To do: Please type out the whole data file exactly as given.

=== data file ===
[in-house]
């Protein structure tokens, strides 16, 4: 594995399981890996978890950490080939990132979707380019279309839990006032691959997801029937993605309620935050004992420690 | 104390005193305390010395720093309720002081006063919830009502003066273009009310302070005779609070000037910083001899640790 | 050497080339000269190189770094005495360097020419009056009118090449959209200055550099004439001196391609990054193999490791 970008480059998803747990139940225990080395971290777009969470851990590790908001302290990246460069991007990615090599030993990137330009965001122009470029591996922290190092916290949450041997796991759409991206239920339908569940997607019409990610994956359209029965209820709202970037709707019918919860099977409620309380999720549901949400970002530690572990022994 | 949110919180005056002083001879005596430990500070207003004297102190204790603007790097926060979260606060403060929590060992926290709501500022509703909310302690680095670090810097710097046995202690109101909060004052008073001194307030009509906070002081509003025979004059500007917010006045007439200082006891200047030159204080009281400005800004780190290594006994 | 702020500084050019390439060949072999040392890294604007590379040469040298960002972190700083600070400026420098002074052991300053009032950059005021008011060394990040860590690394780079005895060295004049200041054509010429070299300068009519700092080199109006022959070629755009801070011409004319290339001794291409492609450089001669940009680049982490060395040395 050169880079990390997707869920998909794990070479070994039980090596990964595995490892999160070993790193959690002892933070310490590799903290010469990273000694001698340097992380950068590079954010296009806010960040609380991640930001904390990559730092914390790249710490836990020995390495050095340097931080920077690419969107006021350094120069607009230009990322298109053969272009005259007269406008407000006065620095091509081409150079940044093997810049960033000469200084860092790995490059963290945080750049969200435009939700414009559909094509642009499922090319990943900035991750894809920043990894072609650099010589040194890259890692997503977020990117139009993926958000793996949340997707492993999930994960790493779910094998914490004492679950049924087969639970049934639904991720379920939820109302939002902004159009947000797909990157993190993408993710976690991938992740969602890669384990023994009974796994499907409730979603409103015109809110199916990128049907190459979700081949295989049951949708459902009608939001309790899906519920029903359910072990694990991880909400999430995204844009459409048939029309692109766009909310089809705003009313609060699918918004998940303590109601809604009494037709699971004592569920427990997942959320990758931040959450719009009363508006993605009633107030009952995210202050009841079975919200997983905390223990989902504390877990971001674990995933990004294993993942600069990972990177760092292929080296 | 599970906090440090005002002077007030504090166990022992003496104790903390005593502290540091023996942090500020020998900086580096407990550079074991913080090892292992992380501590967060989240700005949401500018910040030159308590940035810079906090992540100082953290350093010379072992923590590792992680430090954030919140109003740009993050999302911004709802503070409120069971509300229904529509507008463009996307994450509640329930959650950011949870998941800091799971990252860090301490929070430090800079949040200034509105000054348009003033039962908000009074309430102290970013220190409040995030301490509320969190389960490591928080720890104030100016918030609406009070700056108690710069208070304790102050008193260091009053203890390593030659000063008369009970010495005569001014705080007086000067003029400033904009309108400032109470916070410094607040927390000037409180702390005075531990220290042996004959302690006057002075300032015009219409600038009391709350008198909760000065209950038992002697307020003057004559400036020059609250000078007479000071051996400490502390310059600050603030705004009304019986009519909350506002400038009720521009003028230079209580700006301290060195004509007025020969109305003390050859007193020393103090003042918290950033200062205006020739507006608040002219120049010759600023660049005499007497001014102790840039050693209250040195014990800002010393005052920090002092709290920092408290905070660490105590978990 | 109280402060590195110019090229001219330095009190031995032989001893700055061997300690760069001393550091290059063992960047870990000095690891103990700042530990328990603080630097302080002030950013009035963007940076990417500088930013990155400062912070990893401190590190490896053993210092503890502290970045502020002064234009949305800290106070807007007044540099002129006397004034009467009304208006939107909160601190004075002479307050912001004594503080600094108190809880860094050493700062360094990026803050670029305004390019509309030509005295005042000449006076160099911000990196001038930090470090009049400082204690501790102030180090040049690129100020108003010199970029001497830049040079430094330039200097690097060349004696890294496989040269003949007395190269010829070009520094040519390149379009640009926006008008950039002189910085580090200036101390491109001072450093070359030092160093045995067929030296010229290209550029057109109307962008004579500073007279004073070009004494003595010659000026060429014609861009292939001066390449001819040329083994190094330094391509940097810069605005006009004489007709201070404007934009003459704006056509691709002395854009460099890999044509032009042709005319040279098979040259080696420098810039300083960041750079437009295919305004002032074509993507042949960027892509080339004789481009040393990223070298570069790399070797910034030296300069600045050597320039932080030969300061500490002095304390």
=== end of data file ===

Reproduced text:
[in-house]
């Protein structure tokens, strides 16, 4: 594995399981890996978890950490080939990132979707380019279309839990006032691959997801029937993605309620935050004992420690 | 104390005193305390010395720093309720002081006063919830009502003066273009009310302070005779609070000037910083001899640790 | 050497080339000269190189770094005495360097020419009056009118090449959209200055550099004439001196391609990054193999490791 970008480059998803747990139940225990080395971290777009969470851990590790908001302290990246460069991007990615090599030993990137330009965001122009470029591996922290190092916290949450041997796991759409991206239920339908569940997607019409990610994956359209029965209820709202970037709707019918919860099977409620309380999720549901949400970002530690572990022994 | 949110919180005056002083001879005596430990500070207003004297102190204790603007790097926060979260606060403060929590060992926290709501500022509703909310302690680095670090810097710097046995202690109101909060004052008073001194307030009509906070002081509003025979004059500007917010006045007439200082006891200047030159204080009281400005800004780190290594006994 | 702020500084050019390439060949072999040392890294604007590379040469040298960002972190700083600070400026420098002074052991300053009032950059005021008011060394990040860590690394780079005895060295004049200041054509010429070299300068009519700092080199109006022959070629755009801070011409004319290339001794291409492609450089001669940009680049982490060395040395 050169880079990390997707869920998909794990070479070994039980090596990964595995490892999160070993790193959690002892933070310490590799903290010469990273000694001698340097992380950068590079954010296009806010960040609380991640930001904390990559730092914390790249710490836990020995390495050095340097931080920077690419969107006021350094120069607009230009990322298109053969272009005259007269406008407000006065620095091509081409150079940044093997810049960033000469200084860092790995490059963290945080750049969200435009939700414009559909094509642009499922090319990943900035991750894809920043990894072609650099010589040194890259890692997503977020990117139009993926958000793996949340997707492993999930994960790493779910094998914490004492679950049924087969639970049934639904991720379920939820109302939002902004159009947000797909990157993190993408993710976690991938992740969602890669384990023994009974796994499907409730979603409103015109809110199916990128049907190459979700081949295989049951949708459902009608939001309790899906519920029903359910072990694990991880909400999430995204844009459409048939029309692109766009909310089809705003009313609060699918918004998940303590109601809604009494037709699971004592569920427990997942959320990758931040959450719009009363508006993605009633107030009952995210202050009841079975919200997983905390223990989902504390877990971001674990995933990004294993993942600069990972990177760092292929080296 | 599970906090440090005002002077007030504090166990022992003496104790903390005593502290540091023996942090500020020998900086580096407990550079074991913080090892292992992380501590967060989240700005949401500018910040030159308590940035810079906090992540100082953290350093010379072992923590590792992680430090954030919140109003740009993050999302911004709802503070409120069971509300229904529509507008463009996307994450509640329930959650950011949870998941800091799971990252860090301490929070430090800079949040200034509105000054348009003033039962908000009074309430102290970013220190409040995030301490509320969190389960490591928080720890104030100016918030609406009070700056108690710069208070304790102050008193260091009053203890390593030659000063008369009970010495005569001014705080007086000067003029400033904009309108400032109470916070410094607040927390000037409180702390005075531990220290042996004959302690006057002075300032015009219409600038009391709350008198909760000065209950038992002697307020003057004559400036020059609250000078007479000071051996400490502390310059600050603030705004009304019986009519909350506002400038009720521009003028230079209580700006301290060195004509007025020969109305003390050859007193020393103090003042918290950033200062205006020739507006608040002219120049010759600023660049005499007497001014102790840039050693209250040195014990800002010393005052920090002092709290920092408290905070660490105590978990 | 109280402060590195110019090229001219330095009190031995032989001893700055061997300690760069001393550091290059063992960047870990000095690891103990700042530990328990603080630097302080002030950013009035963007940076990417500088930013990155400062912070990893401190590190490896053993210092503890502290970045502020002064234009949305800290106070807007007044540099002129006397004034009467009304208006939107909160601190004075002479307050912001004594503080600094108190809880860094050493700062360094990026803050670029305004390019509309030509005295005042000449006076160099911000990196001038930090470090009049400082204690501790102030180090040049690129100020108003010199970029001497830049040079430094330039200097690097060349004696890294496989040269003949007395190269010829070009520094040519390149379009640009926006008008950039002189910085580090200036101390491109001072450093070359030092160093045995067929030296010229290209550029057109109307962008004579500073007279004073070009004494003595010659000026060429014609861009292939001066390449001819040329083994190094330094391509940097810069605005006009004489007709201070404007934009003459704006056509691709002395854009460099890999044509032009042709005319040279098979040259080696420098810039300083960041750079437009295919305004002032074509993507042949960027892509080339004789481009040393990223070298570069790399070797910034030296300069600045050597320039932080030969300061500490002095304390």